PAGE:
U.S. crude oil prices remained close to their lowest in over six years early on Friday, as rising U.S. stockpiles stoked oversupply and on worries over demand from slowing economies in Asia.
U.S. oil prices tumbled more than 3 percent to a 6-1/2-year low under $42 a barrel on Thursday as data showing a big rise in key U.S. stockpiles intensified concerns over a growing global glut.
Thursday’s drops were driven by a report that stockpiles at Cushing in Oklahoma, the delivery point for U.S. crude futures, rose more than 1.3 million barrels in the week to August 11.
Markets remained weak in early trading on Friday. U.S. crude was trading at $42.08 per barrel at 0050 GMT, close to over six-year lows. Brent futures were trading at $49.21 a barrel, down 1 cent from their last settlement but still some way off from their 2015-low of $45.19.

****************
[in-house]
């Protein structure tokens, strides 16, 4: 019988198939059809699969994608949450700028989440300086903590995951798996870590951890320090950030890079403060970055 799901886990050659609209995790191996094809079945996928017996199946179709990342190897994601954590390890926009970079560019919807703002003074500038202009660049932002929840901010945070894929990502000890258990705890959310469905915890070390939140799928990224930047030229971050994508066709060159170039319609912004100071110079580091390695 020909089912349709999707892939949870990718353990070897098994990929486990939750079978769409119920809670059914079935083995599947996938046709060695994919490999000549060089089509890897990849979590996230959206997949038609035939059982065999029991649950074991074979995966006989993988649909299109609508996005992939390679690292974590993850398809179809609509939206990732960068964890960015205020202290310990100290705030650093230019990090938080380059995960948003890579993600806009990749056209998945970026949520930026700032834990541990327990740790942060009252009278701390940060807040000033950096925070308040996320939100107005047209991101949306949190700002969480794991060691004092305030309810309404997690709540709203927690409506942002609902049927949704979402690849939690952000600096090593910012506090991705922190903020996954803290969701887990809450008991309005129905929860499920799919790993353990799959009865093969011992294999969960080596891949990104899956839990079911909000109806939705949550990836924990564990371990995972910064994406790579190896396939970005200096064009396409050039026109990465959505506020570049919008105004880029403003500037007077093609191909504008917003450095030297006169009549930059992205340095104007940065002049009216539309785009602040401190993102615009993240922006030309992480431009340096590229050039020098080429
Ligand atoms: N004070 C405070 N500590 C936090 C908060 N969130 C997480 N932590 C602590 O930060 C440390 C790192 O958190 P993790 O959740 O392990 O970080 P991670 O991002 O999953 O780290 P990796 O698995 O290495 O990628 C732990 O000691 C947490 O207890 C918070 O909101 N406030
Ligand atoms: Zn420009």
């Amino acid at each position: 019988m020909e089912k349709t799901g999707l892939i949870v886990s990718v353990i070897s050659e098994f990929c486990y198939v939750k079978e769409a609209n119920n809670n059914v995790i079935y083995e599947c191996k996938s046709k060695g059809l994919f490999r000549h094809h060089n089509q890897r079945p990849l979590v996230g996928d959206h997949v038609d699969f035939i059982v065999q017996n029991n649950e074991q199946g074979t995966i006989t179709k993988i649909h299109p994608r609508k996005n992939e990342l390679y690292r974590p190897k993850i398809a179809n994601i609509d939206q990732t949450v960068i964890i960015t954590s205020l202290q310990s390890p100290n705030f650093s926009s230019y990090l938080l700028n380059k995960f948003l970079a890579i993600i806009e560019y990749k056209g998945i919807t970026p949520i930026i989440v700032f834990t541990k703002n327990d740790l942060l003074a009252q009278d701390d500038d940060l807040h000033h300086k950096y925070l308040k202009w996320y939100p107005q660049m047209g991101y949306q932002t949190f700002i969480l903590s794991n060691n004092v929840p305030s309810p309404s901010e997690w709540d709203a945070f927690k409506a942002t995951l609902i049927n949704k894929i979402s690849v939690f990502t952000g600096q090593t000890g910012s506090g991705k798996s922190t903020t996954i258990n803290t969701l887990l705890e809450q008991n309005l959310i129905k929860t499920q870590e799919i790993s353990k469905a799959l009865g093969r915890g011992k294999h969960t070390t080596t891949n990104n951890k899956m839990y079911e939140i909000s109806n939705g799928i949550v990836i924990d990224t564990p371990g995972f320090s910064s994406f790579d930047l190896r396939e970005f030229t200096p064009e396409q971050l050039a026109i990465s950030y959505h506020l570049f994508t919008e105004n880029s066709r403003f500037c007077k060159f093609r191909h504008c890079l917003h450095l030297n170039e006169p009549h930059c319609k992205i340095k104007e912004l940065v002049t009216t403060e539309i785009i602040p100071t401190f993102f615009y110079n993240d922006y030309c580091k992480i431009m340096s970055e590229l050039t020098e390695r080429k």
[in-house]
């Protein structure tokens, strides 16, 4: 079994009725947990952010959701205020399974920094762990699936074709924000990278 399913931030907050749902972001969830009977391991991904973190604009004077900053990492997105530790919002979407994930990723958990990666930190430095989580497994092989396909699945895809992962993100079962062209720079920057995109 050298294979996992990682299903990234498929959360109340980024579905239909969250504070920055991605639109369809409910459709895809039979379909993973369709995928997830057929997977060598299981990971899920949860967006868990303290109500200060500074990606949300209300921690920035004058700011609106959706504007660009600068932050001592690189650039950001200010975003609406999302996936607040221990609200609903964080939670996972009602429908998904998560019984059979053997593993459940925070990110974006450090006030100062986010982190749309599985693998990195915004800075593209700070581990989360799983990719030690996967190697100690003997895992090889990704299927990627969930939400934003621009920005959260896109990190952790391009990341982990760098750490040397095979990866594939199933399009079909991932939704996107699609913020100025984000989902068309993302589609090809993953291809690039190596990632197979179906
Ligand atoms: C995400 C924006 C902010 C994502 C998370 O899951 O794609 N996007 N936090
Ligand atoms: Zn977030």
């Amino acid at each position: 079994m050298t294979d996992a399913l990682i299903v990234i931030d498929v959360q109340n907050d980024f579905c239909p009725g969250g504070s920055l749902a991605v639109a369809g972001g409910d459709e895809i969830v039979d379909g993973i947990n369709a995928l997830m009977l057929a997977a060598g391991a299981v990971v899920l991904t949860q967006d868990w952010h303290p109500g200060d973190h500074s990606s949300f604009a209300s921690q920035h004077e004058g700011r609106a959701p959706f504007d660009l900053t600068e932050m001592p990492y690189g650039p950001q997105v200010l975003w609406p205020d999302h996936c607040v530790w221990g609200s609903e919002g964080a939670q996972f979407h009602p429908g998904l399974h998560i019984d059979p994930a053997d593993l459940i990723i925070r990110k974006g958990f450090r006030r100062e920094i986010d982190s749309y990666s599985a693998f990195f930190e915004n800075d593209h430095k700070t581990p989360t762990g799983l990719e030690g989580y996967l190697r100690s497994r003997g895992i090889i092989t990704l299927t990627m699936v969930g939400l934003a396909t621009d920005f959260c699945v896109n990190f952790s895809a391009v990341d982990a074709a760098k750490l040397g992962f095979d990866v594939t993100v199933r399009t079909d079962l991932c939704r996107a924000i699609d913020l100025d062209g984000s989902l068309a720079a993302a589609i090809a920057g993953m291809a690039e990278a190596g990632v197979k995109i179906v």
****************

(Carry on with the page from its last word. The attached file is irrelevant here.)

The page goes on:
On the demand side, China’s slowing economy and weakening currency could lead to a slump in consumption.
“WTI prices fell sharply to a six-year low amid rising concerns around China’s economic slowdown,” ANZ bank said on Friday, adding that further price falls were likely.
“The lowest crude prices in six years might not be enough to put the brakes on the U.S. supply growth. U.S. shale players are actively cutting cost and some players are profitable at less than $30 per barrel.”
Although China’s crude oil demand has so far remained strong as authorities take advantage of cheap oil to build up strategic reserves and consumers kept spending despite the slowing economy, there are signs of weakening, with the devaluation of the yuan potentially denting fuel imports.
China’s implied oil demand fell in July from the previous month amid a continuing drop in the nation’s vehicle.
Analysts at JPMorgan estimate around $235 billion of private capital left China between the third quarter of 2014 and the end of the second quarter this year.
China’s slump may be spreading across Asia. Japan’s economy likely shrank in April-June as exports slumped and consumers cut back on spending, a Reuters poll showed.
China’s economic slowdown and its impact on its trade-reliant Asian neighbours have also heightened the chance that any rebound in growth in July-September will be modest, analysts said.